Page Banner

United States Department of Agriculture

Agricultural Research Service

Title: Yield components and nutritive value of Robinia pseudoacacia and Albizia julibrissin in Arkansas, USA

Authors
item Burner, David
item Pote, Daniel
item Carrier, Danielle - UNIVERSITY OF ARKANSAS
item Belesky, David
item Ares, Adrian - WEYERHAEUSER COMPANY
item Clausen, Ed - UNIVERSITY OF ARKANSAS

Submitted to: Agroforestry Systems
Publication Type: Peer Reviewed Journal
Publication Acceptance Date: October 2, 2007
Publication Date: January 1, 2008
Citation: Burner, D.M., Pote, D.H., Carrier, D.J., Belesky, D.P., Ares, A., Clausen, E.C. 2008. Yield components and nutritive value of Robinia pseudoacacia and Albizia julibrissin in Arkansas, USA. Agroforestry Systems. 72(1):51-62.

Interpretive Summary: Available supplies of conventional grass and legume forages can become limiting during hot, dry summer periods, necessitating expensive, supplemental hay feeding to livestock. Common but unconventional forages, such as deep-rooted tree legumes, can improve the feed deficit for certain livestock production systems. We clipped black locust and mimosa tress at 20” height to stimulate shoot production and measured leaf and woody stem yields; leaf feed value, presence of secondary compounds, and cellular toxicity. Black locust surpassed mimosa in most yield parameters, but mimosa surpassed black locust in leaf feed value. Black locust bark, but not leaves, caused cell toxicity. Mimosa leaves and bark caused no cellular toxicity. Either species could be utilized for forage, although black locust should not be fed to horses. Black locust is primarily recommended for goats, which are highly productive browse species and are not harmed by the toxic compounds found in the bark, but supplemental protein might be needed for maximum weight gain. There is insufficient information to recommend black locust for other livestock species. This study supports our previous report in which we demonstrated the summer productivity of black locust. These results are of interest to other scientists, extension personnel, and ranchers because they show that either black locust or mimosa could provide moderate quantities of high quality, rotationally grazed forage for goats during summer months when conventional forages are in short supply.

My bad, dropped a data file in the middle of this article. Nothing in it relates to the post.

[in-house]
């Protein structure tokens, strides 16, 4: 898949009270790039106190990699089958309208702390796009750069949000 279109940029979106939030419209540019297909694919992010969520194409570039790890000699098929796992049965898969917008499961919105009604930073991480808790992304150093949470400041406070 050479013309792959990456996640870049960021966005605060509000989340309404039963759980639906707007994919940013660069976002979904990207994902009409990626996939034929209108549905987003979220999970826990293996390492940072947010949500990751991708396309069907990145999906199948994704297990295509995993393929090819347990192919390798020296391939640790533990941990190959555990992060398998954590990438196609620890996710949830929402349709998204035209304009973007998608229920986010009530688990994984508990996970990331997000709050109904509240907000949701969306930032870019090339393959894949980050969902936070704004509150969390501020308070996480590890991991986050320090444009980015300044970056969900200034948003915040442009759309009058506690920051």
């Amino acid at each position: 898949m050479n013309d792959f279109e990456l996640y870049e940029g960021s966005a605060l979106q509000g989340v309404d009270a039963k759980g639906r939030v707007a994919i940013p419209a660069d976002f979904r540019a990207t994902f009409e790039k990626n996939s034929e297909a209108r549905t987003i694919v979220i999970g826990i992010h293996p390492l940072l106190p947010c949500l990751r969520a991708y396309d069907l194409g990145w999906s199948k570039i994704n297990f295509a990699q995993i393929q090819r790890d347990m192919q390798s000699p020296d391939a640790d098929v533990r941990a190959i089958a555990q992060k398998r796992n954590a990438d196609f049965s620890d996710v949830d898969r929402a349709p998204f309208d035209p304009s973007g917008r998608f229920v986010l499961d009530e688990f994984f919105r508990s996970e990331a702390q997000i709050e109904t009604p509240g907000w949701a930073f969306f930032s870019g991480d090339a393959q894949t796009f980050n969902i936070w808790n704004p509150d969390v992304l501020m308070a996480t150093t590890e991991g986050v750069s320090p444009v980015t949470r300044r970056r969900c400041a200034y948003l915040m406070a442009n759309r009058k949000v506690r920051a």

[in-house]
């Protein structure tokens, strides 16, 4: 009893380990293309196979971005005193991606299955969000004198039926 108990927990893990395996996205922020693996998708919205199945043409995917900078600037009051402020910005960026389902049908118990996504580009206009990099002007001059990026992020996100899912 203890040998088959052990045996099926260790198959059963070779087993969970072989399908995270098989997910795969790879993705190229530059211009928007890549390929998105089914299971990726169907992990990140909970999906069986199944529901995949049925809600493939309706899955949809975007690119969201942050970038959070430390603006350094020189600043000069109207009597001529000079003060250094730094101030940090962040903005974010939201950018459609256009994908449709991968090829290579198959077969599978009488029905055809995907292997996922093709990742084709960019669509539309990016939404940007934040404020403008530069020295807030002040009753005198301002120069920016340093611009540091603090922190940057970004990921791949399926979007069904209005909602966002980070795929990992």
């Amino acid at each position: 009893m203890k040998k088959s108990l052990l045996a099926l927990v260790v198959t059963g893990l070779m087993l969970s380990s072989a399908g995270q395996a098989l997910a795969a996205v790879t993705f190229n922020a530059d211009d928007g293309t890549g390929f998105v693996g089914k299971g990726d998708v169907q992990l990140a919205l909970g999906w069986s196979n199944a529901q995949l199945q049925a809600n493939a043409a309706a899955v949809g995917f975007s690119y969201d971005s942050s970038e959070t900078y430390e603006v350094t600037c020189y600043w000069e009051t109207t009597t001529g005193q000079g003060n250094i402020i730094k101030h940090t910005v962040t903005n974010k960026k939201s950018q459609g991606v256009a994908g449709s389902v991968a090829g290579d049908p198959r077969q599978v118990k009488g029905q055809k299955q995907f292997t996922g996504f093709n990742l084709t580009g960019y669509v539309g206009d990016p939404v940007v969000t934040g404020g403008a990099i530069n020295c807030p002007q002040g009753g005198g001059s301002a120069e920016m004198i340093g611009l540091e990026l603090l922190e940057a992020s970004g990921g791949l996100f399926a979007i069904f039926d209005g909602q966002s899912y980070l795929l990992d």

Technical Abstract: Ranchers need alternative livestock feeds when herbaceous forages become limiting in summer. Our objectives were to determine: 1) leaf and stem biomass components, 2) nutritive value (in vitro dry matter digestibility [IVDMD], total nonstructural carbohydrate [TNC], N and N digestibility) of leaves for animal browse, 3) concentration of the secondary metabolites robinin and mimosine, and 4) in vitro leaf and bark toxicity for black locust (Robinia pseudoacacia L.) and mimosa (Albizia julibrissin Durz.), respectively, pollarded at 50 cm in Arkansas, USA. Black locust exceeded mimosa for every yield component (leaf mass/tree, leaves/shoot, shoots/tree, shoot mass/tree, stem basal area, and biomass/tree) except mass/leaf. Projected yields were 1900 and 1600 kg leaves/ha. Mimosa leaves had greater IVDMD, TNC, and N digestibility than black locust. Mimosa leaves exceeded the nutritional N requirements of growing cattle (Bos taurus L.) and goats (Capra hircus L.), but protein supplementation would be needed for growing goats grazing black locust leaves. Concentrations of secondary metabolites robinin and mimosine were below detectable limits in black locust and mimosa, respectively. The extract of black locust bark, but not leaves, was toxic to bioassayed African green monkey (Cercopithecus aethiops L.) cells. Either black locust or mimosa could provide moderate quantities of high quality, rotationally grazed forage for goats during summer months when herbaceous forage may in short supply.

Last Modified: 7/12/2014